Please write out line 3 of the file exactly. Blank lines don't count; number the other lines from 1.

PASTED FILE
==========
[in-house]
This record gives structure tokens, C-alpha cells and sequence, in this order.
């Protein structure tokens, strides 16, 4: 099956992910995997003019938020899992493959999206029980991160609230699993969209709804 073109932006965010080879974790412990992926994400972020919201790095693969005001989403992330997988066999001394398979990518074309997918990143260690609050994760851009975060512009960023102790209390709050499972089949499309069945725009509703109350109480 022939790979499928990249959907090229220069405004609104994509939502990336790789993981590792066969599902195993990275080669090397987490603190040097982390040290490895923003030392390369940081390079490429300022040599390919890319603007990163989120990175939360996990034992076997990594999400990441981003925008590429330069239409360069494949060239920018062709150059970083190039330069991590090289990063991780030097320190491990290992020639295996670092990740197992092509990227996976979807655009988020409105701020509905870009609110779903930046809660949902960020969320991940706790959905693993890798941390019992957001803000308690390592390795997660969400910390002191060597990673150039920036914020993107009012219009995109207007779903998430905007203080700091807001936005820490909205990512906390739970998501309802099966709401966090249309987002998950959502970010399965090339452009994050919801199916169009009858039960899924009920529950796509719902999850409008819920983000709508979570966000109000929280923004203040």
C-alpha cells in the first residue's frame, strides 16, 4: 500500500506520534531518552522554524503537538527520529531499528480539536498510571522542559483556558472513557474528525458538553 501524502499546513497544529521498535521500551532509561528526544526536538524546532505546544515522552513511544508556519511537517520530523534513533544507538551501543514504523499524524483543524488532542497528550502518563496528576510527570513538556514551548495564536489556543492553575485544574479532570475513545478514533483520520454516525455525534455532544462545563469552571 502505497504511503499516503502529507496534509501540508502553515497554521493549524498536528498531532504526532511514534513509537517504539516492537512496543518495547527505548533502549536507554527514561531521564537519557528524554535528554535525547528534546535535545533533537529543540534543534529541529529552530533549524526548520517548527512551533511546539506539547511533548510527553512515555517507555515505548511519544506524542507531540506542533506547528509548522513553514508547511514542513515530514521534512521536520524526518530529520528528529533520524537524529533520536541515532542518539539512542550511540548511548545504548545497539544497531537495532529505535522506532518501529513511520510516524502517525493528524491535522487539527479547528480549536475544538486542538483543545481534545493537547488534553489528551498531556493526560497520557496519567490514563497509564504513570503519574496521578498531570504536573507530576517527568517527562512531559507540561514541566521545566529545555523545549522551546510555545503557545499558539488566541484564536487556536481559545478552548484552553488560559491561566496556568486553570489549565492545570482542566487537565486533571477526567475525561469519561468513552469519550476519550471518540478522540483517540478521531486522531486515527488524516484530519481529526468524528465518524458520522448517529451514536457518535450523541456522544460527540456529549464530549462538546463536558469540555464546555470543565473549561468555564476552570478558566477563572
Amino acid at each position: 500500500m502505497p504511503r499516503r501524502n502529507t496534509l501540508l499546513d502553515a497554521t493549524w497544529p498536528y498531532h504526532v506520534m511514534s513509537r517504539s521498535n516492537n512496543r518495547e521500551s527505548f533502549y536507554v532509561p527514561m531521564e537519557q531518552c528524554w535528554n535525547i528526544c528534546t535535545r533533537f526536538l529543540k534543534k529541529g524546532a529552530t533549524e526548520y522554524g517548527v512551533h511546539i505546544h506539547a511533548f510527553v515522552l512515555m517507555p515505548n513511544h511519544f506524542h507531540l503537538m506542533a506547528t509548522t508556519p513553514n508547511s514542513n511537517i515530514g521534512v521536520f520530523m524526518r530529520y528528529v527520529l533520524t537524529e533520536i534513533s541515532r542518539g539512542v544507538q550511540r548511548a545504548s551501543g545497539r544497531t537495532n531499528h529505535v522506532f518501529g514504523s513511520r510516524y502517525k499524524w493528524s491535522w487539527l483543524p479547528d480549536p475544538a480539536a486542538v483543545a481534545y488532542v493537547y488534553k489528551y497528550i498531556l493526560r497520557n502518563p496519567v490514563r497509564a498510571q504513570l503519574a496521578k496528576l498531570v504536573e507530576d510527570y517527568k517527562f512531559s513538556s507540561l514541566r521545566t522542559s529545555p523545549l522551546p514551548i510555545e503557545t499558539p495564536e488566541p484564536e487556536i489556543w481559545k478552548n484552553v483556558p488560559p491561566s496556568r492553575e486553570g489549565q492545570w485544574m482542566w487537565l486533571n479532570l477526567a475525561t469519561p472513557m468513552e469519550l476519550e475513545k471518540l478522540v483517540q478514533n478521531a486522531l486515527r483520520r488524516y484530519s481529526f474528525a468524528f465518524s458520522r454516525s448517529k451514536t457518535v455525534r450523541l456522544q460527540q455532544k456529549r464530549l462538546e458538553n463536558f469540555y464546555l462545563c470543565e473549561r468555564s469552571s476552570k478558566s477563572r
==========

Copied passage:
């Protein structure tokens, strides 16, 4: 099956992910995997003019938020899992493959999206029980991160609230699993969209709804 073109932006965010080879974790412990992926994400972020919201790095693969005001989403992330997988066999001394398979990518074309997918990143260690609050994760851009975060512009960023102790209390709050499972089949499309069945725009509703109350109480 022939790979499928990249959907090229220069405004609104994509939502990336790789993981590792066969599902195993990275080669090397987490603190040097982390040290490895923003030392390369940081390079490429300022040599390919890319603007990163989120990175939360996990034992076997990594999400990441981003925008590429330069239409360069494949060239920018062709150059970083190039330069991590090289990063991780030097320190491990290992020639295996670092990740197992092509990227996976979807655009988020409105701020509905870009609110779903930046809660949902960020969320991940706790959905693993890798941390019992957001803000308690390592390795997660969400910390002191060597990673150039920036914020993107009012219009995109207007779903998430905007203080700091807001936005820490909205990512906390739970998501309802099966709401966090249309987002998950959502970010399965090339452009994050919801199916169009009858039960899924009920529950796509719902999850409008819920983000709508979570966000109000929280923004203040």